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J Thorac Cardiovasc Surg. 1996 Aug;112(2):376-84.

Prognostic factors and long-term results after thymoma resection: a series of 307 patients.

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1
Department of Thoracic and Vascular Surgery, Marie Lannelongue Hospital, Le Plessis-Robinson, France.

Abstract

Three hundred seven cases of patients who underwent operation for thymoma (196 of whom had myasthenia gravis) were analyzed to assess the prognostic values of Masaoka clinical staging, completeness of resection, histologic classification, history of myasthenia gravis, and postoperative radiotherapy. According to the Masaoka staging system, 135 thymomas were stage I, 70 were stage II, 83 were stage III, and 19 were stage IV. According to the Verley and Hollmann histologic classification system, 67 thymomas were type 1, 77 were type 2, 139 were type 3, and 24 were type 4. Two hundred sixty patients underwent complete resection, 30 underwent incomplete resection, and 17 underwent biopsy. Postoperative radiotherapy was performed mainly in cases of invasive or metastatic thymoma. Mean follow-up was 8 years; eight patients were unavailable for follow-up. The overall 10- and 15-year survivals were 67% and 57%, respectively. In univariate analysis, three prognostic factors were established: completeness of resection, Masaoka clinical staging, and histologic classification. Furthermore, among patients with stage III thymomas, survival was significantly higher for patients with complete resection than for patients with incomplete resection (p < 0.001). Completeness of resection should therefore be taken into account in clinical-pathologic staging. We did not find any significant difference with respect to disease-free survival between patients who had postoperative radiotherapy and those who did not. In multivariate analysis, the sole significant prognostic factor was completeness of resection. On the basis of these findings, a new clinical-pathologic staging system is proposed.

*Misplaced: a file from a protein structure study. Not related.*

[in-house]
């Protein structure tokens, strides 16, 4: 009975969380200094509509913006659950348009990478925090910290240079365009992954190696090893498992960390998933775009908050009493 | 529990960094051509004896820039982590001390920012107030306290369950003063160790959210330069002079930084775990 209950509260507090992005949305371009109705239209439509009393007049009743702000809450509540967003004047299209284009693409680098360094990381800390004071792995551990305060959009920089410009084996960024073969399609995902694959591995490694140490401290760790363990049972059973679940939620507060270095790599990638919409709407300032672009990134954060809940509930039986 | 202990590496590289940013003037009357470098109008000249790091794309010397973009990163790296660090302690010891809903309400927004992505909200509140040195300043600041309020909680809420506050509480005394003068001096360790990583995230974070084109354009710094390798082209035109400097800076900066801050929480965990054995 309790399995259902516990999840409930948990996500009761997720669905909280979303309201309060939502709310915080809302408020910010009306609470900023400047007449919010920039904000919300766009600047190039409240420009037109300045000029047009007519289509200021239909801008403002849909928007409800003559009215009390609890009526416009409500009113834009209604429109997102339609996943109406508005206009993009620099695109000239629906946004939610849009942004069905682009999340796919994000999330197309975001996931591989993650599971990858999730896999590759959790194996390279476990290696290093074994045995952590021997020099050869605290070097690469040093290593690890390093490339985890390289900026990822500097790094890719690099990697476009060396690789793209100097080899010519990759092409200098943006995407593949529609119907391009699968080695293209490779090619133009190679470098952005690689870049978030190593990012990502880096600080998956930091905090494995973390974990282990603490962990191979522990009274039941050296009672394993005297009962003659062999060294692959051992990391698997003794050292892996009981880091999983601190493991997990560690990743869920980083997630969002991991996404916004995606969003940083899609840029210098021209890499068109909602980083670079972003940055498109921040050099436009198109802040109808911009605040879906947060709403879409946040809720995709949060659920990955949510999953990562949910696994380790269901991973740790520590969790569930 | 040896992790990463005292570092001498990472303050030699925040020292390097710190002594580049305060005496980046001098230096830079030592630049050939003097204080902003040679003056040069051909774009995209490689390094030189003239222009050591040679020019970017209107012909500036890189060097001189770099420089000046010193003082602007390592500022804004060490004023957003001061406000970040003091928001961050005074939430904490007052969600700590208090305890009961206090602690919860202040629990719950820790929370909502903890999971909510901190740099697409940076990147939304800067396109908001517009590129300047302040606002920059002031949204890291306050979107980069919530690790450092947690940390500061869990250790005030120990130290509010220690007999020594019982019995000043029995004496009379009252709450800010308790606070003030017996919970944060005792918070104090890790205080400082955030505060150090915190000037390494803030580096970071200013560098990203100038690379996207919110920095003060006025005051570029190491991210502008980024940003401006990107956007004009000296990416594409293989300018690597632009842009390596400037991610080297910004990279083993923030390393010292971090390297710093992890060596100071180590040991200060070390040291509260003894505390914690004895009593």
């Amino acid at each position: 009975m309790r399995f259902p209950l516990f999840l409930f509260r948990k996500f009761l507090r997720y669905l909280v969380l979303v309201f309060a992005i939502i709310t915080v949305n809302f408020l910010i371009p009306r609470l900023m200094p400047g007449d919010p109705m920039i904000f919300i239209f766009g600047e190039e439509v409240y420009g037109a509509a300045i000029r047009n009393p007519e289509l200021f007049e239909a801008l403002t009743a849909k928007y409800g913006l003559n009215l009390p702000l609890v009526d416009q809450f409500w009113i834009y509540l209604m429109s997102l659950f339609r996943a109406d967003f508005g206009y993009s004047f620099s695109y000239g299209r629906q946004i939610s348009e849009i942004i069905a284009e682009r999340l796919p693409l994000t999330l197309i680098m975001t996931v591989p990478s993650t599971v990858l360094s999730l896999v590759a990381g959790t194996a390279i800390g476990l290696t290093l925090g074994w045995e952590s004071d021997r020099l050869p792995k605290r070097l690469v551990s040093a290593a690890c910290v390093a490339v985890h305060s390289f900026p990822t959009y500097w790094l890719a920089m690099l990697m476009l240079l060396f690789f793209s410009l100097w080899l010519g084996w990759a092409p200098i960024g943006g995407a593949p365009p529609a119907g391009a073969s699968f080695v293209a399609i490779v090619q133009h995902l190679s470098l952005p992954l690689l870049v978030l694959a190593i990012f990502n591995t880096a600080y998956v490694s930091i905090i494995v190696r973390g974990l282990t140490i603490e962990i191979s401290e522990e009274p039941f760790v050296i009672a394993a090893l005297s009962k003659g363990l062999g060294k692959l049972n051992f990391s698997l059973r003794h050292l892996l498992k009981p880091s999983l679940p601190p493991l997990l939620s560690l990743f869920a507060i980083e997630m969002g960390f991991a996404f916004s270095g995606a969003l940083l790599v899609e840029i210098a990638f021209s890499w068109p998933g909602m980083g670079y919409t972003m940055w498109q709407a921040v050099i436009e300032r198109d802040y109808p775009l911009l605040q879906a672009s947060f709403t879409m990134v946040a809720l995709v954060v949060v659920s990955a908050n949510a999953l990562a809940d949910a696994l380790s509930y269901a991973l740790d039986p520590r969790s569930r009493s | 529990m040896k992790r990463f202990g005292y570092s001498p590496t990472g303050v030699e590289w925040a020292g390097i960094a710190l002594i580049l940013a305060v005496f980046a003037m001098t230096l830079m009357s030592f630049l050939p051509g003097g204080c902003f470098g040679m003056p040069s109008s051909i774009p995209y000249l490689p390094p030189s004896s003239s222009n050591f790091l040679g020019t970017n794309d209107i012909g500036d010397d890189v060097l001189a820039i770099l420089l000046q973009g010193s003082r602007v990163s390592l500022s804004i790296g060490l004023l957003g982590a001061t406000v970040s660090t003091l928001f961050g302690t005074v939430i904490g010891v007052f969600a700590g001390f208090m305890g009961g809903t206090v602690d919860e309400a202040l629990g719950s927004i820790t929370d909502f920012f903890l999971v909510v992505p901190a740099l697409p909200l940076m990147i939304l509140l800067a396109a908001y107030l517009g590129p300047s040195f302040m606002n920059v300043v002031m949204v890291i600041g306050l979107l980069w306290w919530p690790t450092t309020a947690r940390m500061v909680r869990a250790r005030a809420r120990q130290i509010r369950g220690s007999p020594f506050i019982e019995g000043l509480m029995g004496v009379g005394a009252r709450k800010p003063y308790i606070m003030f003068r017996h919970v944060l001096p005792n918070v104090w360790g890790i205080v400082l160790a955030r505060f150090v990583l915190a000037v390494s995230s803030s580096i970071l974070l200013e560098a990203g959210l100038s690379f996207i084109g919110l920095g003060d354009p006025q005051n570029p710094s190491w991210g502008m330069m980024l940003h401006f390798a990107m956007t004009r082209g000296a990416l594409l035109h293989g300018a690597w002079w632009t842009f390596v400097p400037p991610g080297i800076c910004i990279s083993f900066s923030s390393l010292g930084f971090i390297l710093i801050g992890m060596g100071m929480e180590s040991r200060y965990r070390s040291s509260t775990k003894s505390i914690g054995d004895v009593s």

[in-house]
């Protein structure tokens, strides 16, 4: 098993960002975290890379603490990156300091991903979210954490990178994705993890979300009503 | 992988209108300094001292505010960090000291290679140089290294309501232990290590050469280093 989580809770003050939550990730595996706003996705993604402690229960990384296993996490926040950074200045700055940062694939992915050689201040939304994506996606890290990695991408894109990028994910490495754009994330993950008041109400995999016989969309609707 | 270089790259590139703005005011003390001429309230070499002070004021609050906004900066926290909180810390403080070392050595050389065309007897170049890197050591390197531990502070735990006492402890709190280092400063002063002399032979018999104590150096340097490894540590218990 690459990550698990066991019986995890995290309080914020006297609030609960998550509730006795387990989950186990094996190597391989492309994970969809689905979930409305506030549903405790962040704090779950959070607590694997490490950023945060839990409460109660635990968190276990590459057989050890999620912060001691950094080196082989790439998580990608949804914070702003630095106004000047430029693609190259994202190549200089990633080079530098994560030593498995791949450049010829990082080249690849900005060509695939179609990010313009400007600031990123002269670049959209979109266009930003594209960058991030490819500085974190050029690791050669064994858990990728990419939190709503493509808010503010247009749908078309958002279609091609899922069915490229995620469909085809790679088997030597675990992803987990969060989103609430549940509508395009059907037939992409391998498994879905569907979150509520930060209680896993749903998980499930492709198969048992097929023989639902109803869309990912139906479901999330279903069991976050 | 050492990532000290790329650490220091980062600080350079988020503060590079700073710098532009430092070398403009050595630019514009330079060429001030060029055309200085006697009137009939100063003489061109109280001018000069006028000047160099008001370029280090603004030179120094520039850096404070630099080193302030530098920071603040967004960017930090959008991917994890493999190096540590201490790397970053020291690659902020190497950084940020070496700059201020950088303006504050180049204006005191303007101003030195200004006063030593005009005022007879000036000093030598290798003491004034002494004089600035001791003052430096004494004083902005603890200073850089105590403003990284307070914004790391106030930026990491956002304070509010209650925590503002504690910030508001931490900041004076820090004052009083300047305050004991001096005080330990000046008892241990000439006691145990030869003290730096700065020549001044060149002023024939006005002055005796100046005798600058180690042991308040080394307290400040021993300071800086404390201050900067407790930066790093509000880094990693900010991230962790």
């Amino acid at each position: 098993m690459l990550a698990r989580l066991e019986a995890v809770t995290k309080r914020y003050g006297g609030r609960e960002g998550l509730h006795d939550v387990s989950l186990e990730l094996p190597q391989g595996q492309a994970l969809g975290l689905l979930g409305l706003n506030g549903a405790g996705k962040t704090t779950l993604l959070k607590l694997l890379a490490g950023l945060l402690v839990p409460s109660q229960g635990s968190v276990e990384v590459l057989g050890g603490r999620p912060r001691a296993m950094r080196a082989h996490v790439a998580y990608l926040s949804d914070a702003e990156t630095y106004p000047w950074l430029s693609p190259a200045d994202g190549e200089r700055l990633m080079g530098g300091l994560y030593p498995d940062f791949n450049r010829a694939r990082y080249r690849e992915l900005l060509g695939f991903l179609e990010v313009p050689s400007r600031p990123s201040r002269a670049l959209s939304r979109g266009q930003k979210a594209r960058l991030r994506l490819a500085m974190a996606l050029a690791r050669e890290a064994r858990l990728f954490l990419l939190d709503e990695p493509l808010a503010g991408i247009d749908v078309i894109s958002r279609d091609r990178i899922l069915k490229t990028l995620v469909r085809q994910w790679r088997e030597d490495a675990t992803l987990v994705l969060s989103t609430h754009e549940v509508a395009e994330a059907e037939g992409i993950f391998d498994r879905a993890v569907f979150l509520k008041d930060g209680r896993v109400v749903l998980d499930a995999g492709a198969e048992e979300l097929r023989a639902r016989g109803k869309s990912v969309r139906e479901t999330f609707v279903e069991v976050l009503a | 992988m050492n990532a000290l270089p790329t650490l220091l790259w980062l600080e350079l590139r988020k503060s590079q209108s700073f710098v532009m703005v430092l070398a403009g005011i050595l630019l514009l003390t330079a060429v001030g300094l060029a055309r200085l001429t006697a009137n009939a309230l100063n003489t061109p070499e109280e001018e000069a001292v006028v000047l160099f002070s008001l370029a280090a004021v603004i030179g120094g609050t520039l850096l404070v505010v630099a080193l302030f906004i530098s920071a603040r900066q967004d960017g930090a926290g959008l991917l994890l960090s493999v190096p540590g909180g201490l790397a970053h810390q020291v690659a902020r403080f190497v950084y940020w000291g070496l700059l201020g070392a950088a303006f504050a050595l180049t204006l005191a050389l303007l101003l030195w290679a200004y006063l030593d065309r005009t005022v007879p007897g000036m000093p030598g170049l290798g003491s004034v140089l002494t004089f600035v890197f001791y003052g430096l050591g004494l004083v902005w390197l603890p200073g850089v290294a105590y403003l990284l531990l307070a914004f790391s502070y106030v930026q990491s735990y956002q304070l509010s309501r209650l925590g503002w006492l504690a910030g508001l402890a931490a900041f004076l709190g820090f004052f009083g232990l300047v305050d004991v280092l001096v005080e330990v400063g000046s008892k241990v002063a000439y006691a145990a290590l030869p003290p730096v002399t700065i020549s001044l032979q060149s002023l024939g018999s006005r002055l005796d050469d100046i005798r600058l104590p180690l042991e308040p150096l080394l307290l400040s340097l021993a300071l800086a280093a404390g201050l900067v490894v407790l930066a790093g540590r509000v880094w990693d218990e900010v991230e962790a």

PMID:
8751506
DOI:
10.1016/S0022-5223(96)70265-9
[Indexed for MEDLINE]
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